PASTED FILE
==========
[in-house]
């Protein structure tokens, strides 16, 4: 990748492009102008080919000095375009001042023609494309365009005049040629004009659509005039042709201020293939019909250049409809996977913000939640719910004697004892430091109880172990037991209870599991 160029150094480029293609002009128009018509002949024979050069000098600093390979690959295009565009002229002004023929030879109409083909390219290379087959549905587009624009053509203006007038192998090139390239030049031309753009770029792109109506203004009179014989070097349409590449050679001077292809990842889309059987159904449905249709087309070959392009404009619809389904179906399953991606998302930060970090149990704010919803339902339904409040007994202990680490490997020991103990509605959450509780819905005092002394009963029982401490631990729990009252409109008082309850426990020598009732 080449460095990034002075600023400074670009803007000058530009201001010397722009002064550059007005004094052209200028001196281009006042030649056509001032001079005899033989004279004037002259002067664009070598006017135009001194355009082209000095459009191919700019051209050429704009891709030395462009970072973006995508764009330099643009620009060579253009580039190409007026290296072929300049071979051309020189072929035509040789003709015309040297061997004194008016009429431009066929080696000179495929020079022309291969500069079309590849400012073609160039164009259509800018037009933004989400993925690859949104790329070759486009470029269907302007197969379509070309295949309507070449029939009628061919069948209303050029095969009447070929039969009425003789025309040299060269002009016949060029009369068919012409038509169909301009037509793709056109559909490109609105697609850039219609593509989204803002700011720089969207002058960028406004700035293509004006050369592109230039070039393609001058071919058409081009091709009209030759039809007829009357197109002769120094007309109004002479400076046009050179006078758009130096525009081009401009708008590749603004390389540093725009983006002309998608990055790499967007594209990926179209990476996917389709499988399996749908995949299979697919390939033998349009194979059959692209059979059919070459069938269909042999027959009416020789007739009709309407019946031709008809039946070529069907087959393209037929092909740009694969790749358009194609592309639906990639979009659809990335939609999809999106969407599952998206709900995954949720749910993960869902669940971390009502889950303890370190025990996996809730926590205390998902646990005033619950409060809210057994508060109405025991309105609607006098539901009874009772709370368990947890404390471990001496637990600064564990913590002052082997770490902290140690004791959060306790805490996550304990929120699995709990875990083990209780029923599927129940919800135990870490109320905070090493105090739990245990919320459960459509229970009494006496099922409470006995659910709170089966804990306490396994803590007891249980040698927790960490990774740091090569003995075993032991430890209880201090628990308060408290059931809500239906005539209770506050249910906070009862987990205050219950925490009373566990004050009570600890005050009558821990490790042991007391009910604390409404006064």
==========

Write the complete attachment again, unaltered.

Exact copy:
[in-house]
């Protein structure tokens, strides 16, 4: 990748492009102008080919000095375009001042023609494309365009005049040629004009659509005039042709201020293939019909250049409809996977913000939640719910004697004892430091109880172990037991209870599991 160029150094480029293609002009128009018509002949024979050069000098600093390979690959295009565009002229002004023929030879109409083909390219290379087959549905587009624009053509203006007038192998090139390239030049031309753009770029792109109506203004009179014989070097349409590449050679001077292809990842889309059987159904449905249709087309070959392009404009619809389904179906399953991606998302930060970090149990704010919803339902339904409040007994202990680490490997020991103990509605959450509780819905005092002394009963029982401490631990729990009252409109008082309850426990020598009732 080449460095990034002075600023400074670009803007000058530009201001010397722009002064550059007005004094052209200028001196281009006042030649056509001032001079005899033989004279004037002259002067664009070598006017135009001194355009082209000095459009191919700019051209050429704009891709030395462009970072973006995508764009330099643009620009060579253009580039190409007026290296072929300049071979051309020189072929035509040789003709015309040297061997004194008016009429431009066929080696000179495929020079022309291969500069079309590849400012073609160039164009259509800018037009933004989400993925690859949104790329070759486009470029269907302007197969379509070309295949309507070449029939009628061919069948209303050029095969009447070929039969009425003789025309040299060269002009016949060029009369068919012409038509169909301009037509793709056109559909490109609105697609850039219609593509989204803002700011720089969207002058960028406004700035293509004006050369592109230039070039393609001058071919058409081009091709009209030759039809007829009357197109002769120094007309109004002479400076046009050179006078758009130096525009081009401009708008590749603004390389540093725009983006002309998608990055790499967007594209990926179209990476996917389709499988399996749908995949299979697919390939033998349009194979059959692209059979059919070459069938269909042999027959009416020789007739009709309407019946031709008809039946070529069907087959393209037929092909740009694969790749358009194609592309639906990639979009659809990335939609999809999106969407599952998206709900995954949720749910993960869902669940971390009502889950303890370190025990996996809730926590205390998902646990005033619950409060809210057994508060109405025991309105609607006098539901009874009772709370368990947890404390471990001496637990600064564990913590002052082997770490902290140690004791959060306790805490996550304990929120699995709990875990083990209780029923599927129940919800135990870490109320905070090493105090739990245990919320459960459509229970009494006496099922409470006995659910709170089966804990306490396994803590007891249980040698927790960490990774740091090569003995075993032991430890209880201090628990308060408290059931809500239906005539209770506050249910906070009862987990205050219950925490009373566990004050009570600890005050009558821990490790042991007391009910604390409404006064």